Porsche also announced an Aerokit, which will cost $5,990 or thereabouts plus about four grand for even more wings. It’s shown above. Supposedly, the rear decklid pays tribute to the ’73 Carrera RS, and it does, the same way that a picture of Justin Bieber holding a Strat could be said to be a tribute to Jimi Hendrix.

The 400-horsepower 991 is already cutting high eleven-second quarter-mile times in private hands, and this Powerkit certainly won’t hurt. The question is: do you want to be the guy stupid enough to pay near-Turbo money for a loaded 991 Carrera S Powerkit when the 991 Turbo is almost here?

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43 Comments on “Four Hundred And Thirty The Hard Way: Porsche Introduces The 991 Powerkit...”


  • avatar
    gmrn

    “Supposedly, the rear decklid pays tribute to the ’73 Carrera RS, and it does, the same way that a picture of Justin Bieber holding a Strat could be said to be a tribute to Jimi Hendrix.”

    That is some damn fine perverse imagery. I’m thinking that after reading this, somewhere, a stylist in a kit design studio is on suicide watch.

  • avatar
    Educator(of teachers)Dan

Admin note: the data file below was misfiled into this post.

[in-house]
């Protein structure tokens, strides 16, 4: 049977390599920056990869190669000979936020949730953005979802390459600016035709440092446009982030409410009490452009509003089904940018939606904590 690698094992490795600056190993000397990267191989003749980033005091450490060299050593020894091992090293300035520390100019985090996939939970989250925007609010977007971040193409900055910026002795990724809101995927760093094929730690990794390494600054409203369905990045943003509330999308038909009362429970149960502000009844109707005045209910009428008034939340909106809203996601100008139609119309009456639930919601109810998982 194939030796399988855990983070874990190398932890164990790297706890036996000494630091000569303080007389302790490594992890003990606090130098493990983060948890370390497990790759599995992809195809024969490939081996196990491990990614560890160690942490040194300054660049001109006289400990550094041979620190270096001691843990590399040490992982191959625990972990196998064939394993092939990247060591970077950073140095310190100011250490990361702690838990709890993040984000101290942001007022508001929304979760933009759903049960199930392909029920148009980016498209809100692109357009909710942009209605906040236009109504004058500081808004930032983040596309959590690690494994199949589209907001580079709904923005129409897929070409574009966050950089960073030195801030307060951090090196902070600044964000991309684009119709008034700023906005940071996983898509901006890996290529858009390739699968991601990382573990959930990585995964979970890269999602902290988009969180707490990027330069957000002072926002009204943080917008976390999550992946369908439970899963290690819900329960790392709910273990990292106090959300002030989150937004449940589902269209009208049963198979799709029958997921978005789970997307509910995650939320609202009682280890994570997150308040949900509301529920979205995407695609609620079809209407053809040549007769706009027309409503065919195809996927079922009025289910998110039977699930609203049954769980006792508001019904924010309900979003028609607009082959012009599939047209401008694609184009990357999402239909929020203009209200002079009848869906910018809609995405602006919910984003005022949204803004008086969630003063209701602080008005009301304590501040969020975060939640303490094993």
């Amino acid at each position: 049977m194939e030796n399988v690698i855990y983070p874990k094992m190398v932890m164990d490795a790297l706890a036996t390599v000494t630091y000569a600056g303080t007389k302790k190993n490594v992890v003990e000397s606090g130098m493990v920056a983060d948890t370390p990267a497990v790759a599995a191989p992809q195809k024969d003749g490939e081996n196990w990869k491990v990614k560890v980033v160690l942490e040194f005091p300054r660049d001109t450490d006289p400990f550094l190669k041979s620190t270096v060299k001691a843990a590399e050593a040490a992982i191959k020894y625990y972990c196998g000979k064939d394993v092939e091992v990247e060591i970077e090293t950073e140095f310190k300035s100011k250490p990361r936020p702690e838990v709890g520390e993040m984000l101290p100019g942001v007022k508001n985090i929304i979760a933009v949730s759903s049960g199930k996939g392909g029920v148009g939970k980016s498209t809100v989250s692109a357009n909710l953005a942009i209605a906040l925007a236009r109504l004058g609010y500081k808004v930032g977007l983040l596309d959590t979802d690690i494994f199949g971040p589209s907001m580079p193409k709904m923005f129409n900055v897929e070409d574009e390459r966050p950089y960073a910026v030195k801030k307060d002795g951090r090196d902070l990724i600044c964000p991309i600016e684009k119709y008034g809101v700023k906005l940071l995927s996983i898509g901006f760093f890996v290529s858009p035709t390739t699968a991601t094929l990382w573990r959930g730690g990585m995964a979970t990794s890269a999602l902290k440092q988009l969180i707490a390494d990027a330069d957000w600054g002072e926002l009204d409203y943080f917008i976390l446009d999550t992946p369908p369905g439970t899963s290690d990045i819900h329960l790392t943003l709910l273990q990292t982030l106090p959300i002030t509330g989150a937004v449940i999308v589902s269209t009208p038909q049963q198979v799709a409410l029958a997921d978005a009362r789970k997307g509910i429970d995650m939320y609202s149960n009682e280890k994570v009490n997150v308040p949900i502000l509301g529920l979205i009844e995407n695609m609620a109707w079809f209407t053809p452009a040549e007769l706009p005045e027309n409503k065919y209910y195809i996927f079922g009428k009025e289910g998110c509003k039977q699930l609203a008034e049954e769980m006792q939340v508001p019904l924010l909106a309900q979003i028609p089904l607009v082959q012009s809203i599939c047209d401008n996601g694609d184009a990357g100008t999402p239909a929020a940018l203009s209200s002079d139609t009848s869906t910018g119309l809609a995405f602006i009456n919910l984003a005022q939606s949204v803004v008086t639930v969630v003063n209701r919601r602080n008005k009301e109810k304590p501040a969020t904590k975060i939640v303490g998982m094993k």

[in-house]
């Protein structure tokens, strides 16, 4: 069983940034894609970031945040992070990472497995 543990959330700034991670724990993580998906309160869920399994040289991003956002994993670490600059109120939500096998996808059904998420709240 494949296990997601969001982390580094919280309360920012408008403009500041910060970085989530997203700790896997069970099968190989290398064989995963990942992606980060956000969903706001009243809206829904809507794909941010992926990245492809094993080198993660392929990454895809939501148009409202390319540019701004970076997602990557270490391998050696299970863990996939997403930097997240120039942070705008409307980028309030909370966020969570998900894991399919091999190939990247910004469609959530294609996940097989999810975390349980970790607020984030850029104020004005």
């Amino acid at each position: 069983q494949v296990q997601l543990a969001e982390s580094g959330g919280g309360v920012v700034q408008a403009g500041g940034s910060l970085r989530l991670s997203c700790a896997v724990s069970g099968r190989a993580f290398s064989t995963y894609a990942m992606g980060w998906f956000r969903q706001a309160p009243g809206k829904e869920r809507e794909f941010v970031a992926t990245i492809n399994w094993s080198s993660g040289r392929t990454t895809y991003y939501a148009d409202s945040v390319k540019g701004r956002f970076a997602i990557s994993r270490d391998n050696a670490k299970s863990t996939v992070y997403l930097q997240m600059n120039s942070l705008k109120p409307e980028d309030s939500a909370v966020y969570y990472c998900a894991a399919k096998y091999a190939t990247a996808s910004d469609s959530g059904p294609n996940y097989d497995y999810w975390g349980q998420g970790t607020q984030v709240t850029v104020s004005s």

“You’re a lot of woman, you know that? You want to make $14 the hard way?”

    These powerkits always make me laugh, good god do you really want to spend enough money to have bought a spare car for when your exotic is in the shop, just to get a few more hp?

  • avatar
    CJinSD

    Was the Porsche salesman who told me that the 7-speed manual hypothetically available in the 991 is really an electronically shifted dual clutch sequential transmission with a simulated gearshift lever and clutch pedal that are merely connected to position sensors correct?

    • 0 avatar
      needsdecaf

      No.

      It’s based on the 7 speed PDK, modified with different gears, etc. The 7 speed PDK was designed to be converted to a MT with a minimal of fuss. But no, it’s not a PDK with a fake gear lever. It’s actually actuated by the pedal and stick.